Air pollution hits women harder than men, according to a new study.
Researchers found diesel exhaust fumes change components of blood affected by inflammation, infection and heart disease, but these changes were greater among women. The academics found levels of 90 proteins in the body were distinctly different in men and women following exposure to the fumes.
The findings were presented at the European Respiratory Society International Congress in Barcelona, Spain.
Some of these proteins are known to play a role in inflammation, damage repair, blood clotting, heart disease and the immune system. Differences became clearer when volunteers were exposed to higher levels of diesel exhaust.
Earlier research has found sex differences in how air pollution affects lung diseases such as asthma and respiratory infections. For the study, a Canadian team recruited five men and five women, who were all healthy non-smokers.
Each of them spent hours breathing filtered air and air containing diesel exhaust fumes at three different concentrations- 20, 50 and 150 micrograms of fine particulate matter per cubic meter, with a one-hour break between each exposure.
Volunteers donated blood samples 24 hours after each exposure and the researchers made detailed examinations of the volunteers’ blood plasma. Plasma is the liquid component of blood that carries blood cells as well as hundreds of proteins and other molecules around the body.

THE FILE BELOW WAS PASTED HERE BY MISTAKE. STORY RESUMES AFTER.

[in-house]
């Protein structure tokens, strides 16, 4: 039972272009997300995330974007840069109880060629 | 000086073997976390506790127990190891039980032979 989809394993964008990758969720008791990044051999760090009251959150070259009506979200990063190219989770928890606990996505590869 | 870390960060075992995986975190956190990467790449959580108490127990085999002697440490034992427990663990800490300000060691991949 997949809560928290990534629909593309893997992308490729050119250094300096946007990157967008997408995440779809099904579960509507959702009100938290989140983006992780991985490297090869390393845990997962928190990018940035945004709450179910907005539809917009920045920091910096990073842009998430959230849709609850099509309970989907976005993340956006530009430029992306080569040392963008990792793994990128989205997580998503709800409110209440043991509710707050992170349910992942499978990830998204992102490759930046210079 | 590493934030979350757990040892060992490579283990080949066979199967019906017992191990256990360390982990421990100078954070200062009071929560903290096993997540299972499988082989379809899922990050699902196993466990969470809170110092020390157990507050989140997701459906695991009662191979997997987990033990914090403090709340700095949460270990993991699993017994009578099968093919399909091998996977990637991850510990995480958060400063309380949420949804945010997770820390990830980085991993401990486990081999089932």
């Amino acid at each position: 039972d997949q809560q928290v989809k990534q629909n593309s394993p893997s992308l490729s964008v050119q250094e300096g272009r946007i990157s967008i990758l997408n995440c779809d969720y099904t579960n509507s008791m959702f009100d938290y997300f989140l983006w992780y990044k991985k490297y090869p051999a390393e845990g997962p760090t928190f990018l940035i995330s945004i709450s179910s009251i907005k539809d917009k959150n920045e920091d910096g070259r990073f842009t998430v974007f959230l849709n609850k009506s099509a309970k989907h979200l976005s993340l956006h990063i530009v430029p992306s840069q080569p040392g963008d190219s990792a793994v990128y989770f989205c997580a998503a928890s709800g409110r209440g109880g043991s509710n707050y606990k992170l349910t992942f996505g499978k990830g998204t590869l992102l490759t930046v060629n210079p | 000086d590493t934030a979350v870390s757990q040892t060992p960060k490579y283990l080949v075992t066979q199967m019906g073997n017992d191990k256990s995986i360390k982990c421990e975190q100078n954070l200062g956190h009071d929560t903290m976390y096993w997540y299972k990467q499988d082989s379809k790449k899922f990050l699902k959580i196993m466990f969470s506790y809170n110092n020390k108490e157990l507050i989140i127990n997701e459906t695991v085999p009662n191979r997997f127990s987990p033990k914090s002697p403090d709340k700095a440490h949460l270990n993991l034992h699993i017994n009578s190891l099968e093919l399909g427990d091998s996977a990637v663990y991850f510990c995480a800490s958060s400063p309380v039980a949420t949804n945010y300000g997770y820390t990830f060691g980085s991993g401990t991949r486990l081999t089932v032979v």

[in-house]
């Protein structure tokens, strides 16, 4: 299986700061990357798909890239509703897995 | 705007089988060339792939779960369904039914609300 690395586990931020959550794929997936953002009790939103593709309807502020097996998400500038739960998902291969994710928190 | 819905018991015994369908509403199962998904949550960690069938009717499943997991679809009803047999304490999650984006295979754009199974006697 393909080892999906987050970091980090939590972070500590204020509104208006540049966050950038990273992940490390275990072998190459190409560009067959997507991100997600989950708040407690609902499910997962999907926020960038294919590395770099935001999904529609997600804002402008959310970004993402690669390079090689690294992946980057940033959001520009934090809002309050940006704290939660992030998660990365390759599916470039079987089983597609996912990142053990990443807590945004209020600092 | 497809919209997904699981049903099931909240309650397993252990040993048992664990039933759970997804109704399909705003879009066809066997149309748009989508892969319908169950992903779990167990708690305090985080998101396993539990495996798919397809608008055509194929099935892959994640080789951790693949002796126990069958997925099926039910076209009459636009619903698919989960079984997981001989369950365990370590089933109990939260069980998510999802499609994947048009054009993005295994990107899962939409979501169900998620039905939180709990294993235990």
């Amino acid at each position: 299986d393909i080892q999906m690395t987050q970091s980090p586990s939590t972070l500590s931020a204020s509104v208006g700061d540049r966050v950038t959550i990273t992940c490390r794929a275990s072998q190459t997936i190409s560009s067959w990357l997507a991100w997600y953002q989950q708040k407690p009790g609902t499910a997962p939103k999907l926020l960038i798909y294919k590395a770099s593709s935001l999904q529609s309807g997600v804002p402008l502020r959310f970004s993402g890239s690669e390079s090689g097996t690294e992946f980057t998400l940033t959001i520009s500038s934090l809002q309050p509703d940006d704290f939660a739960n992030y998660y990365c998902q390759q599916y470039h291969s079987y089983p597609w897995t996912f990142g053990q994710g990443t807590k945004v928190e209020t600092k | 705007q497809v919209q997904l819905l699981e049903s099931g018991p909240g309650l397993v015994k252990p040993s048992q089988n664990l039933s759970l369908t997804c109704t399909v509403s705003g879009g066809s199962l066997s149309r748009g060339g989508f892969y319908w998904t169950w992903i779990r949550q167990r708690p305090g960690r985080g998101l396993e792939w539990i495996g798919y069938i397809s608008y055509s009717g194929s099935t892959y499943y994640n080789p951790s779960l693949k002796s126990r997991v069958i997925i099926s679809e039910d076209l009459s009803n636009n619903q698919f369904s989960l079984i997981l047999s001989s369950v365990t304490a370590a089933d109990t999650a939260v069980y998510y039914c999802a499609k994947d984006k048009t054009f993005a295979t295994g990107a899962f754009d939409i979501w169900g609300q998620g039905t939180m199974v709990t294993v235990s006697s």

Using a well-established analysis technology called liquid chromatography–mass spectrometry, the team looked for changes in the levels of different proteins after exposure to diesel exhaust and compared the changes in females and males.
Professor Neeloffer Mookherjee, of the University of Manitoba in Canada, said: “These are preliminary findings, however they show that exposure to diesel exhaust has different effects in female bodies compared to male and that could indicate that air pollution is more dangerous for females than males.
“This is important as respiratory diseases such as asthma are known to affect females and males differently, with females more likely to suffer severe asthma that does not respond to treatments. Therefore, we need to know a lot more about how females and males respond to air pollution and what this means for preventing, diagnosing and treating their respiratory disease.”
Professor Zorana Andersen, of the University of Copenhagen, Denmark, said: “We know that exposure to air pollution, especially diesel exhaust, is a major risk factor in diseases such as asthma and chronic obstructive pulmonary disease.
“There is very little we can do as individuals to avoid breathing polluted air, so we need governments to set and enforce limits on air pollutants. We also need to understand how and why air pollution contributes to poor health.”
Professor Andersen, who is Chair of the European Respiratory Society Environment and Health Committee, added: “This study offers some important insight into how the body reacts to diesel exhaust and how that may differ between females and males.”
Produced in association with SWNS.
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